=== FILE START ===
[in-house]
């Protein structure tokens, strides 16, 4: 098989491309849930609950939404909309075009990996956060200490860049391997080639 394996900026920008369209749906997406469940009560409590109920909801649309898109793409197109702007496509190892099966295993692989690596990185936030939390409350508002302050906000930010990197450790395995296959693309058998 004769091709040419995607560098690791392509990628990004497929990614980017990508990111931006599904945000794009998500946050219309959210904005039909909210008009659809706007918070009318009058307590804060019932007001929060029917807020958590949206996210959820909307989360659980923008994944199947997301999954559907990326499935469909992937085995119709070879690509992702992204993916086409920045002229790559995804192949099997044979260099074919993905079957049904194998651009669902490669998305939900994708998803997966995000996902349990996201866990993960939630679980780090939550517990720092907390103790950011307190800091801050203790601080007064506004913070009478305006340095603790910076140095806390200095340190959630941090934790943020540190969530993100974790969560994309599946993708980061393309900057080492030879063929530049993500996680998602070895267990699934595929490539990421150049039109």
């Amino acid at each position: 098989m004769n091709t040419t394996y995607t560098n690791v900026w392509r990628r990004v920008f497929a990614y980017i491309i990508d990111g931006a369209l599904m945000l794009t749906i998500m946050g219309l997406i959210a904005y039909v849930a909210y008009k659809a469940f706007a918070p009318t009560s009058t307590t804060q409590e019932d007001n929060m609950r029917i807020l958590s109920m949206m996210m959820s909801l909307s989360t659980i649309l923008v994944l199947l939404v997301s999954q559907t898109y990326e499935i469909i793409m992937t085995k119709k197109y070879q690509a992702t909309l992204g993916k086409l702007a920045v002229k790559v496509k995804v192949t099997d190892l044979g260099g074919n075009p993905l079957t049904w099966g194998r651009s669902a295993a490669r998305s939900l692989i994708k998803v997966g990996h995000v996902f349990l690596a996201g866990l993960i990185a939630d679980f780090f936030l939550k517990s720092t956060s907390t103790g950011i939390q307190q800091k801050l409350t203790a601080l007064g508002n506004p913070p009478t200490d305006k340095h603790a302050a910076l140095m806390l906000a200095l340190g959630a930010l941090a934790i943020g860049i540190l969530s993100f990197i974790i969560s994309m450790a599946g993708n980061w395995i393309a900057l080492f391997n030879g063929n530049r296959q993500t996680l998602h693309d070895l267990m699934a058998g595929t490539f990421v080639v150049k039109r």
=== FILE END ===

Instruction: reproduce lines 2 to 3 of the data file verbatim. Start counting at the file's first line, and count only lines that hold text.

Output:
């Protein structure tokens, strides 16, 4: 098989491309849930609950939404909309075009990996956060200490860049391997080639 394996900026920008369209749906997406469940009560409590109920909801649309898109793409197109702007496509190892099966295993692989690596990185936030939390409350508002302050906000930010990197450790395995296959693309058998 004769091709040419995607560098690791392509990628990004497929990614980017990508990111931006599904945000794009998500946050219309959210904005039909909210008009659809706007918070009318009058307590804060019932007001929060029917807020958590949206996210959820909307989360659980923008994944199947997301999954559907990326499935469909992937085995119709070879690509992702992204993916086409920045002229790559995804192949099997044979260099074919993905079957049904194998651009669902490669998305939900994708998803997966995000996902349990996201866990993960939630679980780090939550517990720092907390103790950011307190800091801050203790601080007064506004913070009478305006340095603790910076140095806390200095340190959630941090934790943020540190969530993100974790969560994309599946993708980061393309900057080492030879063929530049993500996680998602070895267990699934595929490539990421150049039109």
């Amino acid at each position: 098989m004769n091709t040419t394996y995607t560098n690791v900026w392509r990628r990004v920008f497929a990614y980017i491309i990508d990111g931006a369209l599904m945000l794009t749906i998500m946050g219309l997406i959210a904005y039909v849930a909210y008009k659809a469940f706007a918070p009318t009560s009058t307590t804060q409590e019932d007001n929060m609950r029917i807020l958590s109920m949206m996210m959820s909801l909307s989360t659980i649309l923008v994944l199947l939404v997301s999954q559907t898109y990326e499935i469909i793409m992937t085995k119709k197109y070879q690509a992702t909309l992204g993916k086409l702007a920045v002229k790559v496509k995804v192949t099997d190892l044979g260099g074919n075009p993905l079957t049904w099966g194998r651009s669902a295993a490669r998305s939900l692989i994708k998803v997966g990996h995000v996902f349990l690596a996201g866990l993960i990185a939630d679980f780090f936030l939550k517990s720092t956060s907390t103790g950011i939390q307190q800091k801050l409350t203790a601080l007064g508002n506004p913070p009478t200490d305006k340095h603790a302050a910076l140095m806390l906000a200095l340190g959630a930010l941090a934790i943020g860049i540190l969530s993100f990197i974790i969560s994309m450790a599946g993708n980061w395995i393309a900057l080492f391997n030879g063929n530049r296959q993500t996680l998602h693309d070895l267990m699934a058998g595929t490539f990421v080639v150049k039109r």